The next few years would see
“Coin” Harvey’s resort grow. In 1904 Harvey
brought St. Louis architect A.O. Clarke to
Rogers to design another hotel Harvey named
Missouri Row. Clarke designed a structure over
300 feet long, built of hewn logs with a cement
floor and tile roof. Spacious porches ran down
both sides of the building.
this friend of the working man had to deal with
a strike by carpenters and stone masons during
the building of Missouri Row. The men had formed
a union, which Harvey regarded as just another
type of monopoly or trust. A climax to the
troubles came when Harvey had an altercation
with one of the workers that ended with Harvey
drawing a pistol on the other man. Both were
arrested but it doesn’t appear the case ever
came to trial.
Tourists relax in front of Missouri Row about 1910.
Clarke remained in Rogers and went on to design
some of the finest residential and commercial
buildings in Northwest Arkansas. In 1908 work
began on a second log hotel called Oklahoma Row.
Also designed by Clarke, this hotel had a
reinforced concrete tower at one end.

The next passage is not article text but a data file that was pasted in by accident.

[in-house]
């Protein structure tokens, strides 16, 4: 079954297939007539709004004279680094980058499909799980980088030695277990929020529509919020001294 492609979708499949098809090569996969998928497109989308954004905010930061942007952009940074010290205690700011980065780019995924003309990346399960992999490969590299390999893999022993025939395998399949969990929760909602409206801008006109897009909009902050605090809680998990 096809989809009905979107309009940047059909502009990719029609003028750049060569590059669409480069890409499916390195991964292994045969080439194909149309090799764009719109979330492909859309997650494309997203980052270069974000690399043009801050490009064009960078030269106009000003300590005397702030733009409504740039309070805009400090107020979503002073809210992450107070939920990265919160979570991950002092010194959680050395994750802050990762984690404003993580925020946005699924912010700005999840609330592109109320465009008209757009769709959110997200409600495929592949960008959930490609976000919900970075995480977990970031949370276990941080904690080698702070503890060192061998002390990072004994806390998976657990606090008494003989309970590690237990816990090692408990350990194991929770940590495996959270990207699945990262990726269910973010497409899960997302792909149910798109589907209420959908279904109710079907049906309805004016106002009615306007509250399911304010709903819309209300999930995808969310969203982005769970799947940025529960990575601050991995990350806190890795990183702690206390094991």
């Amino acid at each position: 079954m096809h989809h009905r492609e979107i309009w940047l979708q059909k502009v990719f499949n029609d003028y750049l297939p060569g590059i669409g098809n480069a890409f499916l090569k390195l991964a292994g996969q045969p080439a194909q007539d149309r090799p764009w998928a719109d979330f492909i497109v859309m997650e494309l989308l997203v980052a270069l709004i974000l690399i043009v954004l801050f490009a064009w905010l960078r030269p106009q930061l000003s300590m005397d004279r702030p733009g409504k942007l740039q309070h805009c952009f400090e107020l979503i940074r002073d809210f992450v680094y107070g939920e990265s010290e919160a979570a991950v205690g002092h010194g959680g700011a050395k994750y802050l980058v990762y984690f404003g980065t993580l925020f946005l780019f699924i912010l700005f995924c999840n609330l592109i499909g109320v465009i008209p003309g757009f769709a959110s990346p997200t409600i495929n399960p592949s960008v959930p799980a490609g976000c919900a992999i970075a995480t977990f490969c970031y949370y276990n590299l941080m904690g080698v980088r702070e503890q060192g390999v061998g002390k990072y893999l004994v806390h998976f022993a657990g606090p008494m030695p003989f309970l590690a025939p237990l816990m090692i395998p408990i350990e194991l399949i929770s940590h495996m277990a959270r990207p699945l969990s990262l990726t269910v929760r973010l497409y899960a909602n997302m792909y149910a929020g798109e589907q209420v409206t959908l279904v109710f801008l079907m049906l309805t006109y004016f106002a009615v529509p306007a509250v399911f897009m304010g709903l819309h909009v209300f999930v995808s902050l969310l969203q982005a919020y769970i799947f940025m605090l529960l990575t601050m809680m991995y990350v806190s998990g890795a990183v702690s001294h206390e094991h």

on adding an even grander stone hotel, the
Clubhouse, also designed by A.O. Clarke. But
only the foundation and at least a portion of
the first floor were completed.
Above, Oklahoma Row in the 1910s. Left, building the bank at Monte
Ne, 1905. This structure also was designed by A.O. Clarke.
Below, illustration of the planned
but never completed Clubhouse Hotel.
By 1910 Monte
Ne had a school, bank, newspaper, and stores.
Harvey’s resort offered a choice of three hotels
boasting amenities such as fireplaces in the
bedrooms, elegant dining rooms, and electric
lights. Tourists could enjoy swimming in the
indoor pool, boating, fishing, tennis, or golf.
The resort hosted fox hunts, old fiddlers’
contests, dances, and concerts.
the resort was not the financial success Harvey
had hoped for. In 1907 the railroad went
bankrupt, then limped along under new ownership
for a few more years.
Above, top, visitors to Monte Ne pose around one of the stone
bridges Harvey built. Middle, a picnic at Monte Ne. Bottom, one
of the bands brought to perform at the resort.
By the summer of 1908 Harvey wrote his son that he had been unable to pay all
his taxes as the season had been a failure. The number of visitors improved in
1909, but the resort never seems to have met Harvey’s expectations.
Right, a panoramic view of Monte Ne in
the 1910s. Courtesy of Barbara Rairden.